Quote:
Originally Posted by f10-next View Post
and connect it to a PC Card inserted directly in the MCI-PCI bus of the motherboard. You may outperform yourself by using TV Satellite Tuner Card on the PC.
You're suggesting to build an another entire PC with a DVB-C card in it? Not seriously.
By the way, I tried that setup some time ago, and it produced even worse results: Audio and video out of sync (often more than a second), and frequent dropouts in between. No, the TV's own PVR function is the best I have.

Quote:
Originally Posted by f10-next View Post
And BTW the A+V .avi is NOT MP4. It is different audio and video format. Whatever.
That's what I'm saying. It is technically equivalent, but not the same (though the contained audio and video streams can be the same). This is why I insist on AVI encapsulation, because many standalone players (not PC-based) can only play AVI containers.

[X] Doc CPU
 
Old 07-19-2012, 01:01 AM   #13
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RE: 'and it's not satellite TV, but cable TV'

You may try with PCTV Video Capture Card. Put the PCTV Card on the PCI slot of the computer and couple the video cable to the PCTV Card.
This USB port on the TV has time delay violating the synchronisation of A & V.
 
Old 06-28-2014, 08:19 AM   #14
jonmuss
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Remux using Project-X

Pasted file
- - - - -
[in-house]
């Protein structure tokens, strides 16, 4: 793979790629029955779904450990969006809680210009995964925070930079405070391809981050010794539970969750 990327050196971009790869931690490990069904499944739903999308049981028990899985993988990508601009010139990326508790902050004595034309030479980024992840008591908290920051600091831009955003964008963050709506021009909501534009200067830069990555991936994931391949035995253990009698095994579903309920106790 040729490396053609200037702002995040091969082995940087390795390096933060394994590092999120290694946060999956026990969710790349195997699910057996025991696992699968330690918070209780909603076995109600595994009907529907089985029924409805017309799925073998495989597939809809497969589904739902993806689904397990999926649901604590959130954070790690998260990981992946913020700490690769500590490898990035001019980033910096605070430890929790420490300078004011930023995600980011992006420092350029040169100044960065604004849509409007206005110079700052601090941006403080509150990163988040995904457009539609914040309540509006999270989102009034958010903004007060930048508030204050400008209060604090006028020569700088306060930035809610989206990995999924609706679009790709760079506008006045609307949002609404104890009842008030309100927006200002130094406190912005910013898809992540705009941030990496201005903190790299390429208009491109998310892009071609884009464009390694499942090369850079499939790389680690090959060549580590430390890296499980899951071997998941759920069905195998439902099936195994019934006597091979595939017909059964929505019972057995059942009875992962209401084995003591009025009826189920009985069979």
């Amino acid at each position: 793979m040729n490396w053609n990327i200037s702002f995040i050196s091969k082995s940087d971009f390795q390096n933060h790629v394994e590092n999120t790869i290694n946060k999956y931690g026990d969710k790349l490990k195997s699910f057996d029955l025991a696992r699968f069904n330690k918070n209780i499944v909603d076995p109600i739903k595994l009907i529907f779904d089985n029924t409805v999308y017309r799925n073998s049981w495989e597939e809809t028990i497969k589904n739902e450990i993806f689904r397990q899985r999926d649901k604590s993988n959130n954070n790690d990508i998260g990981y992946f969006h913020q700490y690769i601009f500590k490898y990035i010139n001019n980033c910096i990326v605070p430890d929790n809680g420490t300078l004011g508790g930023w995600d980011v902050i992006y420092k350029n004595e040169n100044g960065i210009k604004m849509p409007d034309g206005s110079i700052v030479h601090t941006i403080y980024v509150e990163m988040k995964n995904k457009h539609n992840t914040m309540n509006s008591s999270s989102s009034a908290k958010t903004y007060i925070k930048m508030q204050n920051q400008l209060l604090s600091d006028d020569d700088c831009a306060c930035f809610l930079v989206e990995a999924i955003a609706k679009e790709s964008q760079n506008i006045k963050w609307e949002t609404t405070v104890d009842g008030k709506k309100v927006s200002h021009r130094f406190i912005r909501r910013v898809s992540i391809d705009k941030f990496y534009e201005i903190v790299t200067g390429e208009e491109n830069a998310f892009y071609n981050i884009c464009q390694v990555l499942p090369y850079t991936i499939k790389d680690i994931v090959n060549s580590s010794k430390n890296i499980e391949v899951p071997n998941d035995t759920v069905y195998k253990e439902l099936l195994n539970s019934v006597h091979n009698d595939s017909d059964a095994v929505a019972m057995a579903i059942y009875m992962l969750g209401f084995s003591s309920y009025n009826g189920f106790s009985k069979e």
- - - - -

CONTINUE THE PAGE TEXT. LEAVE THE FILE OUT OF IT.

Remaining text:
414N, I have read with interest you posts but I am not able to add scripts to remux the files I have just demuxed! I just want to remux the video and audio streams using Project-X in Windows so that I can take out other audio streams that are not wanted!

I have successfully demuxed the MPEG-TS file and have a folder full of files!
 
Old 07-06-2014, 07:03 AM   #15
414N
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Quote:
Originally Posted by jonmuss View Post
414N, I have read with interest you posts but I am not able to add scripts to remux the files I have just demuxed! I just want to remux the video and audio streams using Project-X in Windows so that I can take out other audio streams that are not wanted!

I have successfully demuxed the MPEG-TS file and have a folder full of files!
Instead of demuxing all of the streams contained in your input file, you can select only those you want to keep beforehand. I know it's a kinda "convoluted" option in ProjectX, but read again what I wrote previously regarding the filter control (third image). If that is not clear enough I'll try to explain it better again.
About your other issue, you must go into the Presettings->Presettings menu, then select the "postprocess" tab. In the lower half of the screen, you can set a command to be executed after the demux, "to VDR", "to M2P", "to PVA", "to TS" phases. On my Linux machines I set a post-process command to be executed right after the demux phase that puts the streams together again. To do so, i just put inside the text field associated with the post command for the demux phase this line:
Code:
px-pp-launcher.sh ?0
where "px-pp-launcher.sh" is the name of a script (inside my PATH) I've written to manage the jobs to do (launch xterm, launch mplex,then delete the demuxed files) and ?0 means "every output file generated by the demux phase", so it will be substituted with 000.mpg, 001.m2a etc. depending on how many streams you demuxed.
I guess on Windows you just have to put together a .cmd/.bat script that does a similar remux job and put its location inside the post-command for the demux phase.
Feel free to ask again if my reply wasn't clear enough.